A newly released study involving 8- to 11-year old children showed that the progression of nearsightedness can be slowed by up to 50%. These children were followed for two years and compared to a group of children of the same age. The group wearing center-distance design lenses showed a slower increase in their nearsightedness over a 2-year period than the other group who was wearing standard single vision lenses. The rate of increase in the group that was wearing the standard single vision lenses was 1.00 diopter. The rate of increase in the group that was wearing the center-distance design lenses was only 0.50 diopters. A diopter is the unit of measure used to track changes in prescription. There are other methods of slowing the rate of nearsightedness. The one investigated in this study has been shown to also be effective.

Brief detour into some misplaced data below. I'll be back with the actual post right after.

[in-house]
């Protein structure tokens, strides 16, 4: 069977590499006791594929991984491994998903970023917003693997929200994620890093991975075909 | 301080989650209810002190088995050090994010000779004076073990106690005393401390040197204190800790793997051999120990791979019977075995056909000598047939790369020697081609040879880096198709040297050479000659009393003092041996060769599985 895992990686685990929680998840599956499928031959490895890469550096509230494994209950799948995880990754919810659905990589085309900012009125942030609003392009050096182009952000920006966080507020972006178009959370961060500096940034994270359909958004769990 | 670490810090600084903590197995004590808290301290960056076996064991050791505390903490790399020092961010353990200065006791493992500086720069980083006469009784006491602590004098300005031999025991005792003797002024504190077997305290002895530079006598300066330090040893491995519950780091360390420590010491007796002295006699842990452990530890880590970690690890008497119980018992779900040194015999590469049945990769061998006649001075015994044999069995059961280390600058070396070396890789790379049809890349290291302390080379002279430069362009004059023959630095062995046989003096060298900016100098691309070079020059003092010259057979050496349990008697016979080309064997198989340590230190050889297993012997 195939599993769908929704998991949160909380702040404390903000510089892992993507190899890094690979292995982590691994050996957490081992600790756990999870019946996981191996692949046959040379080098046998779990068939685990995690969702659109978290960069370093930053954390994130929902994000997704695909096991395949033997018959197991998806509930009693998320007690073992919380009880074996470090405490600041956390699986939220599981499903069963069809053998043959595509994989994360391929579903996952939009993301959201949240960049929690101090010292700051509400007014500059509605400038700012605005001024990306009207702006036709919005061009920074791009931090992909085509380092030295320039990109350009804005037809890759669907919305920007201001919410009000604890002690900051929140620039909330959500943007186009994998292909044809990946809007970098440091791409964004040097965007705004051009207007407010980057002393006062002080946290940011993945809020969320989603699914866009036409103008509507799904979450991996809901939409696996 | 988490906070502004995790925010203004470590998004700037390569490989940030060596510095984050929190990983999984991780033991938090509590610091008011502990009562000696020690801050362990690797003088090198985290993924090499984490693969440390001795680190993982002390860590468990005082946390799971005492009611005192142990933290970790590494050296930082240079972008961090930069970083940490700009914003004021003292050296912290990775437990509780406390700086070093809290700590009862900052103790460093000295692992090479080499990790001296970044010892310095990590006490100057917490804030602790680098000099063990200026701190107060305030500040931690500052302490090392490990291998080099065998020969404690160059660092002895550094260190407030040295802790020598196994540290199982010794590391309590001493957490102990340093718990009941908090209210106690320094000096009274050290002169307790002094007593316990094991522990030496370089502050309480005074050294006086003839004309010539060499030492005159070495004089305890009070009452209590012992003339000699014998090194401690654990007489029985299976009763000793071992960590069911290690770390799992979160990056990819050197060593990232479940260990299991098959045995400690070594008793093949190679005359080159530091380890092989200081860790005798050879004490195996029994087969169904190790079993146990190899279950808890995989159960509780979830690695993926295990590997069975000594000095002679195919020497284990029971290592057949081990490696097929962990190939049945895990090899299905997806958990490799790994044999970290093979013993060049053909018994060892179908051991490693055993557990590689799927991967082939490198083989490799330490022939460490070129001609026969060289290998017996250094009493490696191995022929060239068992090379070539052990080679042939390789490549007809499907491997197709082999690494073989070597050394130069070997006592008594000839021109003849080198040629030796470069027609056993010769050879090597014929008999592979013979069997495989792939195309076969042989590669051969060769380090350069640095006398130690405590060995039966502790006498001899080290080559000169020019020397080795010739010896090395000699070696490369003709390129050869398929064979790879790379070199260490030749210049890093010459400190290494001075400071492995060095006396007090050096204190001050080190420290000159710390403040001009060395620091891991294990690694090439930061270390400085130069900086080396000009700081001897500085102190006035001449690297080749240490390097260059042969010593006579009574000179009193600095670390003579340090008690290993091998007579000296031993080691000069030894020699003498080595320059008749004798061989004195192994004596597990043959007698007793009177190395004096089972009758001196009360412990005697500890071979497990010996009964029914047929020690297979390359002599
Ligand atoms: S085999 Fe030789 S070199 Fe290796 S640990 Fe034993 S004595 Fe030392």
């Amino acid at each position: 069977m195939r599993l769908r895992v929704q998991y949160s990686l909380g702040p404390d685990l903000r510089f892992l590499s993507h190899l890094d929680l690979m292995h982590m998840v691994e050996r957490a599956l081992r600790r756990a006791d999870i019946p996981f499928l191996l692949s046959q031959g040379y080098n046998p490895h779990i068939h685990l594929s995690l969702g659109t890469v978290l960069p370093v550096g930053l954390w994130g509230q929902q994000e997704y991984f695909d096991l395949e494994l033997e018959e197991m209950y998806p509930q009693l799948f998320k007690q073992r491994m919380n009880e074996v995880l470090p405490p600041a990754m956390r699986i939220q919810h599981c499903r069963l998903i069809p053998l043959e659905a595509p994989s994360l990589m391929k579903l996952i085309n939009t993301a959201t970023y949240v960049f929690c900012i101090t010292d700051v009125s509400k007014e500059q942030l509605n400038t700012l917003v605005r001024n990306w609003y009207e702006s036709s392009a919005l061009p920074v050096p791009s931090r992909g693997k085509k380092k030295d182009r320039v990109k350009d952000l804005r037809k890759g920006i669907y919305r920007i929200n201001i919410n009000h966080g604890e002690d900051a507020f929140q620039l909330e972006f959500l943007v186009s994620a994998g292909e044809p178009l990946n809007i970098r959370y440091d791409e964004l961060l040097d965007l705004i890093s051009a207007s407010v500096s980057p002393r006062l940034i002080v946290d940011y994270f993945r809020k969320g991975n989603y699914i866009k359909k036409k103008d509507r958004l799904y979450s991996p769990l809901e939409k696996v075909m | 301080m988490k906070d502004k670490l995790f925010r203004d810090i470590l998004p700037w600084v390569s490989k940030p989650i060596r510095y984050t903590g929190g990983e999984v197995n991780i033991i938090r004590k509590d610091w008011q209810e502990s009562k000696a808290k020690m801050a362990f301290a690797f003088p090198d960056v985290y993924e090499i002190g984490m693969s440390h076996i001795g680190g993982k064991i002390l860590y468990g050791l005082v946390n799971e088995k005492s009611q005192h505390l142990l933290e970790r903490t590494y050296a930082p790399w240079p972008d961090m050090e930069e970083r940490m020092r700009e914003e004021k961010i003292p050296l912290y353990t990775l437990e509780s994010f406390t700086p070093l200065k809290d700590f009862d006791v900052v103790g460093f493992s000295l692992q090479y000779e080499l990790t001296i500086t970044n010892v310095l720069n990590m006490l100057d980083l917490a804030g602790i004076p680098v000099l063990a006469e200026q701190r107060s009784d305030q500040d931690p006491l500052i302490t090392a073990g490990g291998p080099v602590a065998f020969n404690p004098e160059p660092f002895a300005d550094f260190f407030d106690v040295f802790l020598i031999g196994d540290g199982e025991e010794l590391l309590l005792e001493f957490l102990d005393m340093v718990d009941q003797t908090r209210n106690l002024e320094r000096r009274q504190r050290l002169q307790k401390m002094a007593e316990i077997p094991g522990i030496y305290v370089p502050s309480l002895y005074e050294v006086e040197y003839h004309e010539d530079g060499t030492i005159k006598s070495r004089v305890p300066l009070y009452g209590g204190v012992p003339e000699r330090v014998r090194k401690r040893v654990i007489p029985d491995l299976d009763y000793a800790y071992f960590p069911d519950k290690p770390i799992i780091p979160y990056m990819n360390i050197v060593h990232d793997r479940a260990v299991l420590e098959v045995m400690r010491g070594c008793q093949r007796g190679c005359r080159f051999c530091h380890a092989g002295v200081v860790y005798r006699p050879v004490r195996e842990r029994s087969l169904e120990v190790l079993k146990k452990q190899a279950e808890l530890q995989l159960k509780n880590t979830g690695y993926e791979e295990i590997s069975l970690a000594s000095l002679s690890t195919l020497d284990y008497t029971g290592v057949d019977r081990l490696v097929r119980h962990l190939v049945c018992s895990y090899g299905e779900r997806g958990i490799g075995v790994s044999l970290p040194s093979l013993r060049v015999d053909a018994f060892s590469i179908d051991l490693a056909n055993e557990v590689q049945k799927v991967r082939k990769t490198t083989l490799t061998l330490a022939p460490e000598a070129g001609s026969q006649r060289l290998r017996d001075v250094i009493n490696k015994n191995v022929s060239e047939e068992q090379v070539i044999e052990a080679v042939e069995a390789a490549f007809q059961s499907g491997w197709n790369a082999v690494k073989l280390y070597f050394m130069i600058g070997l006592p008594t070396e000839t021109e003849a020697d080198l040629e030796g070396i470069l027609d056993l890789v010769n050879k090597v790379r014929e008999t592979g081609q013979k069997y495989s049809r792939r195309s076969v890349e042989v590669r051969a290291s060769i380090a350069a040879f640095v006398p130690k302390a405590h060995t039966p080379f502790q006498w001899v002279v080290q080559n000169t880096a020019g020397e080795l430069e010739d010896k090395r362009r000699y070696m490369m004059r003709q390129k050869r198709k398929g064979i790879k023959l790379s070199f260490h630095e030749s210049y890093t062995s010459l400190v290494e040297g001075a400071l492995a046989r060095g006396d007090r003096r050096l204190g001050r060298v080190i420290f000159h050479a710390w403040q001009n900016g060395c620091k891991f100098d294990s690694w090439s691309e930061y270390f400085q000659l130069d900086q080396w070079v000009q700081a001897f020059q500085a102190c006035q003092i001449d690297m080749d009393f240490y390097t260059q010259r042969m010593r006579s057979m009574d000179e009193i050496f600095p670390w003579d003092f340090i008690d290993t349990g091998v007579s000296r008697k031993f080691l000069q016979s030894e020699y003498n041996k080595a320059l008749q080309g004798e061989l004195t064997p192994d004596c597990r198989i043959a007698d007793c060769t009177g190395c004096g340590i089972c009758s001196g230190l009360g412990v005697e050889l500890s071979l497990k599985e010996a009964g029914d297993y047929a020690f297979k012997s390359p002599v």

Nearsightedness occurs when the front of the eye – the cornea and lens – can not focus the object that you are looking at onto the retina (see diagram above). As the eyeball lengthens, the prescription increases. As the eyeball lengthens, the risk of holes, tears and other eye diseases increases as well.
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Walline JJ, Greiner KL, et al. Multifocal contact lens myopia control. Optometry and Vision Science. 2013;90(11):1207-14.